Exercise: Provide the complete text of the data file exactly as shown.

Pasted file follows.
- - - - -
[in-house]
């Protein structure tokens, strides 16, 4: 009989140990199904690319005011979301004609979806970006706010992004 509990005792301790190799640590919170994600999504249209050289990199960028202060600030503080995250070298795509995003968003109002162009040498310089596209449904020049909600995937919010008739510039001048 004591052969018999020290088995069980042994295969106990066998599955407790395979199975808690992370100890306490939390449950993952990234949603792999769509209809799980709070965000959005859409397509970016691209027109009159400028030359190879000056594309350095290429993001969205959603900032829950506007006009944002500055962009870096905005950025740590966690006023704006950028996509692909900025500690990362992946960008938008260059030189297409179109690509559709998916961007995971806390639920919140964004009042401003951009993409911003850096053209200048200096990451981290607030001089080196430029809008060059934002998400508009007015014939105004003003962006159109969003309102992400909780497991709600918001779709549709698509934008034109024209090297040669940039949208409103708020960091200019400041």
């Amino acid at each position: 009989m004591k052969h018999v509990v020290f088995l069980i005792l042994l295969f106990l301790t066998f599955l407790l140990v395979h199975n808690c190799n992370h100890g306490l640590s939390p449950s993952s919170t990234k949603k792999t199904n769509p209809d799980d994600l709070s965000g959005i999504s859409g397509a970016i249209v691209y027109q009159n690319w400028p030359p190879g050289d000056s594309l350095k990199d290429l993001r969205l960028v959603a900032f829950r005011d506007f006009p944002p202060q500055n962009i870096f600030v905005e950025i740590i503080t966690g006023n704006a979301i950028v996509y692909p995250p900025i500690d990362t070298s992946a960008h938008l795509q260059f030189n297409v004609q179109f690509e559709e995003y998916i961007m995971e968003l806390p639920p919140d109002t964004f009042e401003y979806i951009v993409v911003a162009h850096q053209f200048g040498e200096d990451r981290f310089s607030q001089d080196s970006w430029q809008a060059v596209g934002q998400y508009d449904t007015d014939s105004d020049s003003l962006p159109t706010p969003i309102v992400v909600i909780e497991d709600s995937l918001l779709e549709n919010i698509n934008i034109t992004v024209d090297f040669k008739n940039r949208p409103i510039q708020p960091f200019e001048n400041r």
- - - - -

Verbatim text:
[in-house]
């Protein structure tokens, strides 16, 4: 009989140990199904690319005011979301004609979806970006706010992004 509990005792301790190799640590919170994600999504249209050289990199960028202060600030503080995250070298795509995003968003109002162009040498310089596209449904020049909600995937919010008739510039001048 004591052969018999020290088995069980042994295969106990066998599955407790395979199975808690992370100890306490939390449950993952990234949603792999769509209809799980709070965000959005859409397509970016691209027109009159400028030359190879000056594309350095290429993001969205959603900032829950506007006009944002500055962009870096905005950025740590966690006023704006950028996509692909900025500690990362992946960008938008260059030189297409179109690509559709998916961007995971806390639920919140964004009042401003951009993409911003850096053209200048200096990451981290607030001089080196430029809008060059934002998400508009007015014939105004003003962006159109969003309102992400909780497991709600918001779709549709698509934008034109024209090297040669940039949208409103708020960091200019400041």
């Amino acid at each position: 009989m004591k052969h018999v509990v020290f088995l069980i005792l042994l295969f106990l301790t066998f599955l407790l140990v395979h199975n808690c190799n992370h100890g306490l640590s939390p449950s993952s919170t990234k949603k792999t199904n769509p209809d799980d994600l709070s965000g959005i999504s859409g397509a970016i249209v691209y027109q009159n690319w400028p030359p190879g050289d000056s594309l350095k990199d290429l993001r969205l960028v959603a900032f829950r005011d506007f006009p944002p202060q500055n962009i870096f600030v905005e950025i740590i503080t966690g006023n704006a979301i950028v996509y692909p995250p900025i500690d990362t070298s992946a960008h938008l795509q260059f030189n297409v004609q179109f690509e559709e995003y998916i961007m995971e968003l806390p639920p919140d109002t964004f009042e401003y979806i951009v993409v911003a162009h850096q053209f200048g040498e200096d990451r981290f310089s607030q001089d080196s970006w430029q809008a060059v596209g934002q998400y508009d449904t007015d014939s105004d020049s003003l962006p159109t706010p969003i309102v992400v909600i909780e497991d709600s995937l918001l779709e549709n919010i698509n934008i034109t992004v024209d090297f040669k008739n940039r949208p409103i510039q708020p960091f200019e001048n400041r």